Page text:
Are you an early bird or a night owl? Do you work best in the early morning, late at night, or in the middle of the day? Most of us know when we have the most focus. No matter what time this is for you, there are strategies to make the most out of your productive hours. And for other times of the day when you can’t meet your top level of attention and efficiency, you can still be productive in other parts of your life and work.
Reflect on what time of day you are at your most productive – and use the strategies below to maximize your time.
If you feel ready to approach the day long before the office doors open, rearrange your schedule to make use of that time.
- Wake up early and tackle your work that takes critical thinking before normal office hours. Since likely you will not be expected to answer emails at an early hour, do not open your inbox so you can focus on the task at hand. This uninterrupted time is valuable and rare so do not let your emails distract you before you are required to respond.
- Find and connect with colleagues who also work best in the morning. When you have a project to work on together or items to discuss, schedule a breakfast meeting before office hours. In this case, not only will you be productive and thoughtful, you will also avoid scheduling conflicts with other meetings.
- If your company has flexible office hours, work with management to plan a schedule that works well for you and your organization, such as a 7:00 am to 3:30 or 4:00 pm schedule.
Does the peak of the day correspond with your peak productivity?
- As often as possible, schedule lunchtime meetings with both external contacts. Lunch meetings are great opportunities for networking as well as discussing deals or partnerships since you have the opportunity to leave the office and meet with those outside of your workplace. Also, sometimes the less formal settings of a lunch meeting allow for an opportunity to build strong professional relationships.
- Direct your attention and focus to professional development by attending a Lunch and Learn session or webinar. Or, if you are an expert in your field, present one yourself!
- The middle of the day is often peppered with meetings, emails, phone calls and other situations that might distract from focused and critical work. If your projects require periods of your undivided attention, negotiate with management to see if you might work from home one day a week, so you can focus on these tasks during your most productive hours in the afternoon.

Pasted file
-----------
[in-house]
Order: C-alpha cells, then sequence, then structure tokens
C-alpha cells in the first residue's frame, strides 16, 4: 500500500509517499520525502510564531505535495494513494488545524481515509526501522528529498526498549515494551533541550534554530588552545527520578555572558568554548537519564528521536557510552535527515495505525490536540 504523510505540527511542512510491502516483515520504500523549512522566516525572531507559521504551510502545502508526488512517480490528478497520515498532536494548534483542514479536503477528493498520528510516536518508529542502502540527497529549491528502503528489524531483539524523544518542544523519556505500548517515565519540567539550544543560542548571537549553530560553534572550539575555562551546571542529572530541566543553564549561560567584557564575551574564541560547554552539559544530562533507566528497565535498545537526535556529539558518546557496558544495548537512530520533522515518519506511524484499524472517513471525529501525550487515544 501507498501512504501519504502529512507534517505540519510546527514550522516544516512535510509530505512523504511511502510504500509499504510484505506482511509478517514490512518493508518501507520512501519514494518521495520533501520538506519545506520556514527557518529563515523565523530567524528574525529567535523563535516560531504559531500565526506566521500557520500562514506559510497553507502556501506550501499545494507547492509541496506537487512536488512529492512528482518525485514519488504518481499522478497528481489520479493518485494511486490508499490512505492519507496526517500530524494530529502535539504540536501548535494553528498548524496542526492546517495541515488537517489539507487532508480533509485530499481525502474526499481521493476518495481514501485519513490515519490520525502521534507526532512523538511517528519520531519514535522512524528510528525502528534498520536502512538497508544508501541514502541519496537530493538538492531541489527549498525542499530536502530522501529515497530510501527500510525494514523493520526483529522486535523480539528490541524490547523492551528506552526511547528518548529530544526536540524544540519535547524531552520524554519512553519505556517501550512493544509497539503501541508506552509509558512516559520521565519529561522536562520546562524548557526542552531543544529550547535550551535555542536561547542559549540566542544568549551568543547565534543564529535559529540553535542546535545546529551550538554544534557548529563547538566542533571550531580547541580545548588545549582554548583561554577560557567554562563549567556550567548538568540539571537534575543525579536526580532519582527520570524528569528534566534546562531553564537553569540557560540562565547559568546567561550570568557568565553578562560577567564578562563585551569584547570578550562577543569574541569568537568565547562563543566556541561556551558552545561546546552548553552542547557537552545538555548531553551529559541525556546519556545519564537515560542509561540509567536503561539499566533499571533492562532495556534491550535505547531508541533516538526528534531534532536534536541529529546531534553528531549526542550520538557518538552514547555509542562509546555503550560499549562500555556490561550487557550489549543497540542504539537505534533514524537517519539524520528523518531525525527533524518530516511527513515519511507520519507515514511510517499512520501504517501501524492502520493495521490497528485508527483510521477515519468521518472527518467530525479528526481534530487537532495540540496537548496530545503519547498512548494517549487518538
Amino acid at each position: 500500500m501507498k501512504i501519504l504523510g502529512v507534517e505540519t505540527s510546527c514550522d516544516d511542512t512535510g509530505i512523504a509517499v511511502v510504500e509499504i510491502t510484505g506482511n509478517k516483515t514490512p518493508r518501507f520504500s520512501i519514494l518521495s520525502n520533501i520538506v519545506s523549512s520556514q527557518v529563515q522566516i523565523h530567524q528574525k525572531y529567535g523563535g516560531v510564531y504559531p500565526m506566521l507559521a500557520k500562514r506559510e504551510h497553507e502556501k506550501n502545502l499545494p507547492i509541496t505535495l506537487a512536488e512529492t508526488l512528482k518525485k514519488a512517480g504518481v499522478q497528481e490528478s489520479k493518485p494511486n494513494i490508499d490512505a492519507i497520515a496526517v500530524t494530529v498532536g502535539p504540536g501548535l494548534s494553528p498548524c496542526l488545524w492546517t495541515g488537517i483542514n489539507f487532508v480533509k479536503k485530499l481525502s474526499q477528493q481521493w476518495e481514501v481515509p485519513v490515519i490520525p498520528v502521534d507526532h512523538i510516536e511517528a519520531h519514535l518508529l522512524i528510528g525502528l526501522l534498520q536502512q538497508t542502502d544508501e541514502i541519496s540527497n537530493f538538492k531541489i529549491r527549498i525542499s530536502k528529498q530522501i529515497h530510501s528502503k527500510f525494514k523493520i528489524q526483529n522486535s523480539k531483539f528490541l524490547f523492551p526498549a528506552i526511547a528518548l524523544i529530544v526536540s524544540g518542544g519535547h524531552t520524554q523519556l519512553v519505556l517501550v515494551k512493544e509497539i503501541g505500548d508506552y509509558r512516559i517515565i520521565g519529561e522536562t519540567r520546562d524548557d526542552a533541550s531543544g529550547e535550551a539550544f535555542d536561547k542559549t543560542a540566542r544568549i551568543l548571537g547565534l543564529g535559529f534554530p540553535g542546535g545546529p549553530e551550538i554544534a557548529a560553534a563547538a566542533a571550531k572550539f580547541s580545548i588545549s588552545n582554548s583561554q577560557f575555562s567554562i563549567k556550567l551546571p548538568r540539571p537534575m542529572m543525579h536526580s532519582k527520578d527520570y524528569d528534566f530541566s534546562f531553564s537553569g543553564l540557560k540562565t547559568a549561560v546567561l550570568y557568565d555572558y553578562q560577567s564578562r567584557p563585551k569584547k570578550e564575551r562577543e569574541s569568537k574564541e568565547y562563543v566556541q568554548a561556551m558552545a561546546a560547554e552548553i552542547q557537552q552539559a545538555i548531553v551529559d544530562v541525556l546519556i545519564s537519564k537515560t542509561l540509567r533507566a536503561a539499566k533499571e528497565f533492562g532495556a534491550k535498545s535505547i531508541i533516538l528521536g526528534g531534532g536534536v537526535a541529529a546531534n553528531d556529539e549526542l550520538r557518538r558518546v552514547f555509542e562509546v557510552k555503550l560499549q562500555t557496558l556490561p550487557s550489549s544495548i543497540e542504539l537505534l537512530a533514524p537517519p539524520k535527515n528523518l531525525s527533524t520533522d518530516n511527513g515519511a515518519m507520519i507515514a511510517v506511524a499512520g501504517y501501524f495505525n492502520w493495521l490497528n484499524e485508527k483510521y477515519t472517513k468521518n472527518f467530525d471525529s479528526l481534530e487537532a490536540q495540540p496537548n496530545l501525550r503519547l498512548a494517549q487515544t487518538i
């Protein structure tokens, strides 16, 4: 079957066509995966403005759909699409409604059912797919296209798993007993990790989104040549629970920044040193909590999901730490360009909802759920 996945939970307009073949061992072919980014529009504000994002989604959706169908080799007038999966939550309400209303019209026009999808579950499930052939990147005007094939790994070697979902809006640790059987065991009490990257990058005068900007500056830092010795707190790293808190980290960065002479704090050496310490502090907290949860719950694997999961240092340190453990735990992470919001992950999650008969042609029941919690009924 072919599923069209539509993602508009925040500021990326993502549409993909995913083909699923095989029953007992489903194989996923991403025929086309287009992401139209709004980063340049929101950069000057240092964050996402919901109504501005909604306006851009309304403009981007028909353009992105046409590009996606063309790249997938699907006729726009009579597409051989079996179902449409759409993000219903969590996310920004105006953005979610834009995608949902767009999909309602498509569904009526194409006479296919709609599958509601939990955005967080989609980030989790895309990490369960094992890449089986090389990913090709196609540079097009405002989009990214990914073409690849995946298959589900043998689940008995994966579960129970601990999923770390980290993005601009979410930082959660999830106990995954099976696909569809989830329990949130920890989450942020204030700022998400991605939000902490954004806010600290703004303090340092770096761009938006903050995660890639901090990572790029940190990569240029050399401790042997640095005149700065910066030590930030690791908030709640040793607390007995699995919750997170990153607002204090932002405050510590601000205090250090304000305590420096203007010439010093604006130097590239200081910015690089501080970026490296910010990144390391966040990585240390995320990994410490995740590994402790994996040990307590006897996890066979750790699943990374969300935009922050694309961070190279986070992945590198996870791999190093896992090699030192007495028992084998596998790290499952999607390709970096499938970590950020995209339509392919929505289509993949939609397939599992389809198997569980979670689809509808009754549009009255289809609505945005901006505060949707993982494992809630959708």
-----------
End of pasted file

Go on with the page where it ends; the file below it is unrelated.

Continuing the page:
Do you find your calling in the late hours of the evening and into the night?
- Set a time limit for how late you stay up to work. If you are a night owl, you might feel as if you could work well into the night, long past everyone else’s bedtime. But remember that you still have to rise in the morning – and a habit of working late will make this harder and harder.
- Create a home office space for working late. This way, you will be able to work comfortably at home without staying long hours after dark in your office building.
Though we may feel very productive at certain times of the day, at other hours we may not be able to work at full capacity. This is a good thing – working constantly at our top pace is not sustainable! So how can we use our time wisely and productively during those off hours?
- Spend time with family or friends. If you rise early and are out the door before interacting with your family, be sure to schedule time in the evening to do so. Or, meet up with close friends after working hours.
- Move your body! Working late into the evening? Refresh in the morning by starting your day with a crisp walk outside, or by working out your stress at the gym.
- Hobby work. We need to use the other side of our brain, too! Take a break by practicing a hobby that allows you relax while keeping your mind engaged, like gardening, crafting, or trying a new sport.